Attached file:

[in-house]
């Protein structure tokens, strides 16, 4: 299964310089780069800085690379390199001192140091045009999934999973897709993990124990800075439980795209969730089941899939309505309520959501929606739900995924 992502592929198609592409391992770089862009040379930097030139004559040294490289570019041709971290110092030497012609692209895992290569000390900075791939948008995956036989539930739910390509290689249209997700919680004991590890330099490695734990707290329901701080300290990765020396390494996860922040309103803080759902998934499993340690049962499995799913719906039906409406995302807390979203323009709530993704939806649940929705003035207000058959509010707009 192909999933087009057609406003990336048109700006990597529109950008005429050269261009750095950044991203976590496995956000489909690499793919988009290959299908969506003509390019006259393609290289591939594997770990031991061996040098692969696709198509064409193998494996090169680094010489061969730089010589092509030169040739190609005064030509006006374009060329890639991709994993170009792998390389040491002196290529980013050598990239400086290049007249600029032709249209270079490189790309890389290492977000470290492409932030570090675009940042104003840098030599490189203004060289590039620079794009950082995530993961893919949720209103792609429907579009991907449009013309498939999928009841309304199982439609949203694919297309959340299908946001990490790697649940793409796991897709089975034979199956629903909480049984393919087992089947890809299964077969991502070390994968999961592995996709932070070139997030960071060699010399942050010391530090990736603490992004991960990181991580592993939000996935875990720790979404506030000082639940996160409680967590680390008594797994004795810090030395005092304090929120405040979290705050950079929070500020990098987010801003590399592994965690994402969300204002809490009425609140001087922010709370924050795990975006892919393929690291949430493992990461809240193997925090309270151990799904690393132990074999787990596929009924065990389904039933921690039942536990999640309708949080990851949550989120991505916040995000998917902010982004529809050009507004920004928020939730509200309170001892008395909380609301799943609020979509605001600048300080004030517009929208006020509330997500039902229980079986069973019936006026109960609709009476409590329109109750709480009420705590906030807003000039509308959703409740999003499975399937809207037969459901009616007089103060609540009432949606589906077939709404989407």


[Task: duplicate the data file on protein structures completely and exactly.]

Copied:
[in-house]
């Protein structure tokens, strides 16, 4: 299964310089780069800085690379390199001192140091045009999934999973897709993990124990800075439980795209969730089941899939309505309520959501929606739900995924 992502592929198609592409391992770089862009040379930097030139004559040294490289570019041709971290110092030497012609692209895992290569000390900075791939948008995956036989539930739910390509290689249209997700919680004991590890330099490695734990707290329901701080300290990765020396390494996860922040309103803080759902998934499993340690049962499995799913719906039906409406995302807390979203323009709530993704939806649940929705003035207000058959509010707009 192909999933087009057609406003990336048109700006990597529109950008005429050269261009750095950044991203976590496995956000489909690499793919988009290959299908969506003509390019006259393609290289591939594997770990031991061996040098692969696709198509064409193998494996090169680094010489061969730089010589092509030169040739190609005064030509006006374009060329890639991709994993170009792998390389040491002196290529980013050598990239400086290049007249600029032709249209270079490189790309890389290492977000470290492409932030570090675009940042104003840098030599490189203004060289590039620079794009950082995530993961893919949720209103792609429907579009991907449009013309498939999928009841309304199982439609949203694919297309959340299908946001990490790697649940793409796991897709089975034979199956629903909480049984393919087992089947890809299964077969991502070390994968999961592995996709932070070139997030960071060699010399942050010391530090990736603490992004991960990181991580592993939000996935875990720790979404506030000082639940996160409680967590680390008594797994004795810090030395005092304090929120405040979290705050950079929070500020990098987010801003590399592994965690994402969300204002809490009425609140001087922010709370924050795990975006892919393929690291949430493992990461809240193997925090309270151990799904690393132990074999787990596929009924065990389904039933921690039942536990999640309708949080990851949550989120991505916040995000998917902010982004529809050009507004920004928020939730509200309170001892008395909380609301799943609020979509605001600048300080004030517009929208006020509330997500039902229980079986069973019936006026109960609709009476409590329109109750709480009420705590906030807003000039509308959703409740999003499975399937809207037969459901009616007089103060609540009432949606589906077939709404989407």